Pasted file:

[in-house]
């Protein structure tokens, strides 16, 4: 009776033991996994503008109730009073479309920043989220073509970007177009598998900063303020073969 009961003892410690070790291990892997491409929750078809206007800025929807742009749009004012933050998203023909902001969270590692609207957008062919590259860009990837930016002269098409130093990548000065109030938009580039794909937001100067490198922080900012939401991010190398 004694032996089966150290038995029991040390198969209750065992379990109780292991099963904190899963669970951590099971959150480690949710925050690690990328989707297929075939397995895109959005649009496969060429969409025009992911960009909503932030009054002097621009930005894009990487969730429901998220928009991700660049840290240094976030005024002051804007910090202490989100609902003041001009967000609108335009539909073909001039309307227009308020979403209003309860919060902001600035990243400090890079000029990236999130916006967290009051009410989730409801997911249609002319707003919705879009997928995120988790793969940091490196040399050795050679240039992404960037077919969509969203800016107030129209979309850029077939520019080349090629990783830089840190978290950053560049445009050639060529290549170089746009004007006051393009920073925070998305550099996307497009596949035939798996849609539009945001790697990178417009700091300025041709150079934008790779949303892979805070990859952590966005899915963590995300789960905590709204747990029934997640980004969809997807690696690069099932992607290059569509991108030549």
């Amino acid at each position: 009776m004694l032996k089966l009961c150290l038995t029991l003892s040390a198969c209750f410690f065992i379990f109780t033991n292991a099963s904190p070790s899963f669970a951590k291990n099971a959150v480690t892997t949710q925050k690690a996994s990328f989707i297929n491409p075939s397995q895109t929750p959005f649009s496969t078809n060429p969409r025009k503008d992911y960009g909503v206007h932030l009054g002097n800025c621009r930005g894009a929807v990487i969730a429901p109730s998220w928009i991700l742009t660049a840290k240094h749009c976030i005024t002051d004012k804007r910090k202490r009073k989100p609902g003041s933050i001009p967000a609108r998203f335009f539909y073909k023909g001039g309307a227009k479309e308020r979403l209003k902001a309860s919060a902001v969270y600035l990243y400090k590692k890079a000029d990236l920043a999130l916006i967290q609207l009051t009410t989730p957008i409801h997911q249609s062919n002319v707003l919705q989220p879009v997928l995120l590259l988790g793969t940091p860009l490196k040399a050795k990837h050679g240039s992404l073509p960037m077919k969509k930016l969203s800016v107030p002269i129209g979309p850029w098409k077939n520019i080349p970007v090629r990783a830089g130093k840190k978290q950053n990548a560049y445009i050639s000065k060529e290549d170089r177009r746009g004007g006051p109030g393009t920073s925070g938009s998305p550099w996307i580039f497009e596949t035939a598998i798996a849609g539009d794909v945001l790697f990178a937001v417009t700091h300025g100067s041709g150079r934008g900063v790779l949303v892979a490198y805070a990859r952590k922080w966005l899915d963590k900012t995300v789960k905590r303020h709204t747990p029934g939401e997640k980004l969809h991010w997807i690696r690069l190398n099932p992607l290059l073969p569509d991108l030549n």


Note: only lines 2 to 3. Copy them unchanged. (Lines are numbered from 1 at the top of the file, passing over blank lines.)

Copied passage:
């Protein structure tokens, strides 16, 4: 009776033991996994503008109730009073479309920043989220073509970007177009598998900063303020073969 009961003892410690070790291990892997491409929750078809206007800025929807742009749009004012933050998203023909902001969270590692609207957008062919590259860009990837930016002269098409130093990548000065109030938009580039794909937001100067490198922080900012939401991010190398 004694032996089966150290038995029991040390198969209750065992379990109780292991099963904190899963669970951590099971959150480690949710925050690690990328989707297929075939397995895109959005649009496969060429969409025009992911960009909503932030009054002097621009930005894009990487969730429901998220928009991700660049840290240094976030005024002051804007910090202490989100609902003041001009967000609108335009539909073909001039309307227009308020979403209003309860919060902001600035990243400090890079000029990236999130916006967290009051009410989730409801997911249609002319707003919705879009997928995120988790793969940091490196040399050795050679240039992404960037077919969509969203800016107030129209979309850029077939520019080349090629990783830089840190978290950053560049445009050639060529290549170089746009004007006051393009920073925070998305550099996307497009596949035939798996849609539009945001790697990178417009700091300025041709150079934008790779949303892979805070990859952590966005899915963590995300789960905590709204747990029934997640980004969809997807690696690069099932992607290059569509991108030549």
């Amino acid at each position: 009776m004694l032996k089966l009961c150290l038995t029991l003892s040390a198969c209750f410690f065992i379990f109780t033991n292991a099963s904190p070790s899963f669970a951590k291990n099971a959150v480690t892997t949710q925050k690690a996994s990328f989707i297929n491409p075939s397995q895109t929750p959005f649009s496969t078809n060429p969409r025009k503008d992911y960009g909503v206007h932030l009054g002097n800025c621009r930005g894009a929807v990487i969730a429901p109730s998220w928009i991700l742009t660049a840290k240094h749009c976030i005024t002051d004012k804007r910090k202490r009073k989100p609902g003041s933050i001009p967000a609108r998203f335009f539909y073909k023909g001039g309307a227009k479309e308020r979403l209003k902001a309860s919060a902001v969270y600035l990243y400090k590692k890079a000029d990236l920043a999130l916006i967290q609207l009051t009410t989730p957008i409801h997911q249609s062919n002319v707003l919705q989220p879009v997928l995120l590259l988790g793969t940091p860009l490196k040399a050795k990837h050679g240039s992404l073509p960037m077919k969509k930016l969203s800016v107030p002269i129209g979309p850029w098409k077939n520019i080349p970007v090629r990783a830089g130093k840190k978290q950053n990548a560049y445009i050639s000065k060529e290549d170089r177009r746009g004007g006051p109030g393009t920073s925070g938009s998305p550099w996307i580039f497009e596949t035939a598998i798996a849609g539009d794909v945001l790697f990178a937001v417009t700091h300025g100067s041709g150079r934008g900063v790779l949303v892979a490198y805070a990859r952590k922080w966005l899915d963590k900012t995300v789960k905590r303020h709204t747990p029934g939401e997640k980004l969809h991010w997807i690696r690069l190398n099932p992607l290059l073969p569509d991108l030549n």